Windhoek – China is now a prime market for Namibian beef, the Meat Corporation of Namibia (Meatco) said last week after exporting 130 containers amounting to 3 000 tonnes of beef to that market.
Ironically, Namibia is one of the very few African countries that has managed to break into the tightly controlled Chinese market with agricultural produce. China controls its market from agriculture imports to safeguard its own farmers from unnecessary competition.
The move follows growth in reciprocal trade in different commodities with statistics by the Namibian Statistics Agency showing that China has now overtaken South Africa as the top export market for Namibian goods.
Among key trading commodities between the two countries are minerals, beef, technological equipment as well as well as miscellaneous goods from China which has a large market for the Namibian poor.
Meatco vice chairperson Ronald Kubas said the Namibian company will continue exporting meat to China as it presents major market access to Namibia.
“China is a very good market for our beef as it pays cash for the delivered meat. The most important thing is that the Chinese prepay for their orders before delivery so chances are that we will continue exporting to that market in line with demand,” he said.
He also added that Namibia is well positioned to satisfy the demand in the Asian giant as well as cater for other markets, including Europe where the bulk of their beef goes.
Namibia and China opened avenues for beef products to enter the Chinese market about five years ago although the first consignment was only done in 2017, signalling a new era in the two countries engagements.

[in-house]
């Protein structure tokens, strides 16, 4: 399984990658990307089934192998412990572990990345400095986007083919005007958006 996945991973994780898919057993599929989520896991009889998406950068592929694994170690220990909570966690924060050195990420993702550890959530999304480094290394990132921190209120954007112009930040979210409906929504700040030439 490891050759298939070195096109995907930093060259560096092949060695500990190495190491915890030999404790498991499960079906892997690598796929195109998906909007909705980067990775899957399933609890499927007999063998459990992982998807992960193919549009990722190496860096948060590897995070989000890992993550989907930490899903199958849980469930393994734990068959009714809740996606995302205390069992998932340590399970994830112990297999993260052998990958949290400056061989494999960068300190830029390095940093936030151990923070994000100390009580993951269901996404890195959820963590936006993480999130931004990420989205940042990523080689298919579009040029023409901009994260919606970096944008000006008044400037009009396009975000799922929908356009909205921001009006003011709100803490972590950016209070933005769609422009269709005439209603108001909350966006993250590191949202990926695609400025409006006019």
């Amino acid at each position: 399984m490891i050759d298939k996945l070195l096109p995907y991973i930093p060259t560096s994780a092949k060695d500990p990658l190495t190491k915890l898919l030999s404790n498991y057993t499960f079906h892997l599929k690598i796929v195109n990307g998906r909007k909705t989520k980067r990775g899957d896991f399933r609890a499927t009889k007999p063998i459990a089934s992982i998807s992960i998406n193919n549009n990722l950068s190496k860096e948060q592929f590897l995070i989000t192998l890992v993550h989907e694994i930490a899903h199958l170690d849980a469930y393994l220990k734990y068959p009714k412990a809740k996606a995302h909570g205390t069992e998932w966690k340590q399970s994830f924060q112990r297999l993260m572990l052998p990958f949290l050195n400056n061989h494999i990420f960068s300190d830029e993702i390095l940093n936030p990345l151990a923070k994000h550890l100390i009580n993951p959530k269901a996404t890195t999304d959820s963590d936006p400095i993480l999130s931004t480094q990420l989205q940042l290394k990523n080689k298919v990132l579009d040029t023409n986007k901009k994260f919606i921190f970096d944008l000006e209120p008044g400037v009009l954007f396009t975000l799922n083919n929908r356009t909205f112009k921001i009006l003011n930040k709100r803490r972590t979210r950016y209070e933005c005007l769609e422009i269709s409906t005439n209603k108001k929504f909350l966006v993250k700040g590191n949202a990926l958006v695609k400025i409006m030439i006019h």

Meatco also revealed that they will continue engagements with the European Union following discussions of cross-over agreements with the trading bloc which are being conducted by different governments in SACU, post Brexit, to make sure continuity of trade is guaranteed.
Kubas also added that state owned Meatco is also looking at possibilities of importing cattle from Botswana as a restocking measure to supplement the devastating effects of drought on the country’s raw material supplies. Namibia faced its worst drought in 60 years in the current farming season and prospects of reasonable rain still remain gloomy in the forthcoming crop season
“Drought is a realistic thing in Namibia and we have had this problem for quite some time so we obviously have plans laid to deal with such challenges. One option we are closely looking at is importing cattle from Botswana to cater for our raw materials as our national herd suffered severe setbacks from the drought,” he said.